John Hervey was a key figure in 18th Century British Politics.
Born into aristoracy as the second Baron of Ickworth, he became a Member of Parliament for the Whig Party and held appointments including Lord Privy Seal.
His close friend Princess Caroline became Queen to King George II.
Hervey was bisexual, and had a wife who bore him eight children; he had several mistresses, but the love of his life was Stephen Fox.
The satirical poet Alexander Pope was jealous of Hervey’s friendship with a lady who had rejected him, and wrote a poem “Epistle to Dr. Arbuthnot” in which he portrayed Hervey as Sporus, a young Roman who was castrated by Emperor Nero who then married him.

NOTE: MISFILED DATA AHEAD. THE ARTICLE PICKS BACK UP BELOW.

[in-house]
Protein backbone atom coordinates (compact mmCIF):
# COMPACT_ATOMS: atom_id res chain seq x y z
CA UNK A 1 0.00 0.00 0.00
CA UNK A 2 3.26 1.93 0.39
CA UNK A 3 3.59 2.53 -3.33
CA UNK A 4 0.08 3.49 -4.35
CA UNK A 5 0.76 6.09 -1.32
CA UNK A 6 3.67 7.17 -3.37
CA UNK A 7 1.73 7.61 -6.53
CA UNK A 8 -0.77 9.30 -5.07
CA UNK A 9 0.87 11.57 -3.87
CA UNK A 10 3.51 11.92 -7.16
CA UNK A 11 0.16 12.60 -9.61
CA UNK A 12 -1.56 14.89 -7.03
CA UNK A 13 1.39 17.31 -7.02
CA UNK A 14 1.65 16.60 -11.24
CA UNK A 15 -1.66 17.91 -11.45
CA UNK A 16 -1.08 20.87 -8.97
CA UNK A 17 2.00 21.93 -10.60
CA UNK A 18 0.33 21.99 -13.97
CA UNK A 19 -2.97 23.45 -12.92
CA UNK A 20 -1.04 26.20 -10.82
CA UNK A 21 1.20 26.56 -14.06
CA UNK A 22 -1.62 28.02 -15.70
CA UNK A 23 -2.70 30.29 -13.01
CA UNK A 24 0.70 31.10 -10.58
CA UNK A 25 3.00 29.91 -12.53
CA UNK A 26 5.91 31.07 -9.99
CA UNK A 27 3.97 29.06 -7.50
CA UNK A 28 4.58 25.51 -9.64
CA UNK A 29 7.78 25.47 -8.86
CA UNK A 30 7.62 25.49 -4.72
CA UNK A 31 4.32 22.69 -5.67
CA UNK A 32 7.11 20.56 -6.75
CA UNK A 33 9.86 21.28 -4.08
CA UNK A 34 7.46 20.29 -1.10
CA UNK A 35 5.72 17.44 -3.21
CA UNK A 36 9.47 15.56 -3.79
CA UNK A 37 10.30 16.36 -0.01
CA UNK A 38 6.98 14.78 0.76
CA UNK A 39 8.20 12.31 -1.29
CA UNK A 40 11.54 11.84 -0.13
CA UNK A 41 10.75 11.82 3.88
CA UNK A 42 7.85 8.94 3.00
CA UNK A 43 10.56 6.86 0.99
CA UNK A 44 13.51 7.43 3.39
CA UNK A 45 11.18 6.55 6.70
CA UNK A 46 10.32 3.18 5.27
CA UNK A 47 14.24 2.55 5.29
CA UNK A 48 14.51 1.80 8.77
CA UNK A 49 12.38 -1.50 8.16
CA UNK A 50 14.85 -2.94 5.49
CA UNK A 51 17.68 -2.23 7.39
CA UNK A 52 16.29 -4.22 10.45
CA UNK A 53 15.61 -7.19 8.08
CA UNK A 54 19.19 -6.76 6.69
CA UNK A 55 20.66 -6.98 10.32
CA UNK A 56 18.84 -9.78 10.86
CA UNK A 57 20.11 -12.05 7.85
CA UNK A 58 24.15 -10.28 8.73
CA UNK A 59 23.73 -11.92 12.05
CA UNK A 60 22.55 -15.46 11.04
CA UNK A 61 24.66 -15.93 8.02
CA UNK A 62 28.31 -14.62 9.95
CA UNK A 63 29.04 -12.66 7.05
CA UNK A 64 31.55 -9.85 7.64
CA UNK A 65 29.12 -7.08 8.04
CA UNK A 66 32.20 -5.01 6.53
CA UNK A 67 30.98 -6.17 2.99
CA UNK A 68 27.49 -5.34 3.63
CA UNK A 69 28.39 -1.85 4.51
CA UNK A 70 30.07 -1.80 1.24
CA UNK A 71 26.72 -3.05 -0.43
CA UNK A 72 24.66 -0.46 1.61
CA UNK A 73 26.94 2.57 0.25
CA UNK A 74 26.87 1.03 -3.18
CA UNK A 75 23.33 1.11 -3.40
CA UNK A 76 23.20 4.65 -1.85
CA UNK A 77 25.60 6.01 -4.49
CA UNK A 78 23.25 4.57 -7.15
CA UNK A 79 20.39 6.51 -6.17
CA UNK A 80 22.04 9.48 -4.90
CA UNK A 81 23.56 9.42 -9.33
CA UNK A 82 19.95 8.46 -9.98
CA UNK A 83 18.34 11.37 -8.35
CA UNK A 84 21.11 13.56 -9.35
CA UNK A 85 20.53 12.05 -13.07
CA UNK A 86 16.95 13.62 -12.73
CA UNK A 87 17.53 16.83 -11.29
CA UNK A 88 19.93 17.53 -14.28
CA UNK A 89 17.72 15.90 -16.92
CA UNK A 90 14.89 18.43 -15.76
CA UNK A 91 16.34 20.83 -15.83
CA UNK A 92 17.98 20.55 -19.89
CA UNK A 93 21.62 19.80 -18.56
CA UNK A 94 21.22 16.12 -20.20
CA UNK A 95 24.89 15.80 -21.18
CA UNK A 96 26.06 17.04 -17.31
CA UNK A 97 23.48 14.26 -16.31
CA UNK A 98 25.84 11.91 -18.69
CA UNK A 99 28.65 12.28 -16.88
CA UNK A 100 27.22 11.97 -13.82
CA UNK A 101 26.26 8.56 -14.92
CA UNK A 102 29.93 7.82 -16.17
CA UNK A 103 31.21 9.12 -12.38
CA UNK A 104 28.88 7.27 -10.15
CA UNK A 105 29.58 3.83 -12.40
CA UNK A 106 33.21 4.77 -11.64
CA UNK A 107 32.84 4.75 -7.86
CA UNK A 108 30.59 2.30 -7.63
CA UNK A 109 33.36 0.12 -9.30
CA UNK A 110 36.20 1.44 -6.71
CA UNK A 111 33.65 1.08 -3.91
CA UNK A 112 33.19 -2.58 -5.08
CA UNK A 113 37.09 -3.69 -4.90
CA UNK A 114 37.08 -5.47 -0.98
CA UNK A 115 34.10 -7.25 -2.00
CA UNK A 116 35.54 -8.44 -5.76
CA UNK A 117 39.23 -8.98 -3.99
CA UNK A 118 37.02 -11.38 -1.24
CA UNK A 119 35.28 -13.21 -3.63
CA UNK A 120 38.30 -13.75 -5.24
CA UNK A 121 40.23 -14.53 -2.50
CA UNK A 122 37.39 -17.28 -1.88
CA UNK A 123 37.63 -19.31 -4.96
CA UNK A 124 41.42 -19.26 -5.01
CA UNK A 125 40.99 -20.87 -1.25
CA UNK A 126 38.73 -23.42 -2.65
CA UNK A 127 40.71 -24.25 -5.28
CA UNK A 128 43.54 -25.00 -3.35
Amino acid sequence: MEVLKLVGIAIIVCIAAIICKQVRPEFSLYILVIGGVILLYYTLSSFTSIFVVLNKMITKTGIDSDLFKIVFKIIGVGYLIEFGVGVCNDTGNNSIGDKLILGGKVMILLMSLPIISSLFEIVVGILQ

Pope’s poem became a template for putdowns of gay men, creating the stereotype of gay men being effeminate and camp.
A new book, “The Collected Verse of John, Lord Hervey” collects together for the first time Hervey’s own poetry, including this poem he wrote to Stephen Fox in 1731:
For not the Joy of Beauty’s open arms
Nor other friendships, nor Ambition’s charms
Defraud thy Empire of the smallest part
In this engross’d, this undivided Heart
You rule unshaken on that worthless Throne
My life the tenure, and the whole thy own.
Cambridge University Press | 17083
The Rt Hon John Hervey, 2nd Baron Hervey PC, born on 13 October 1696 and died on 5 August 1743.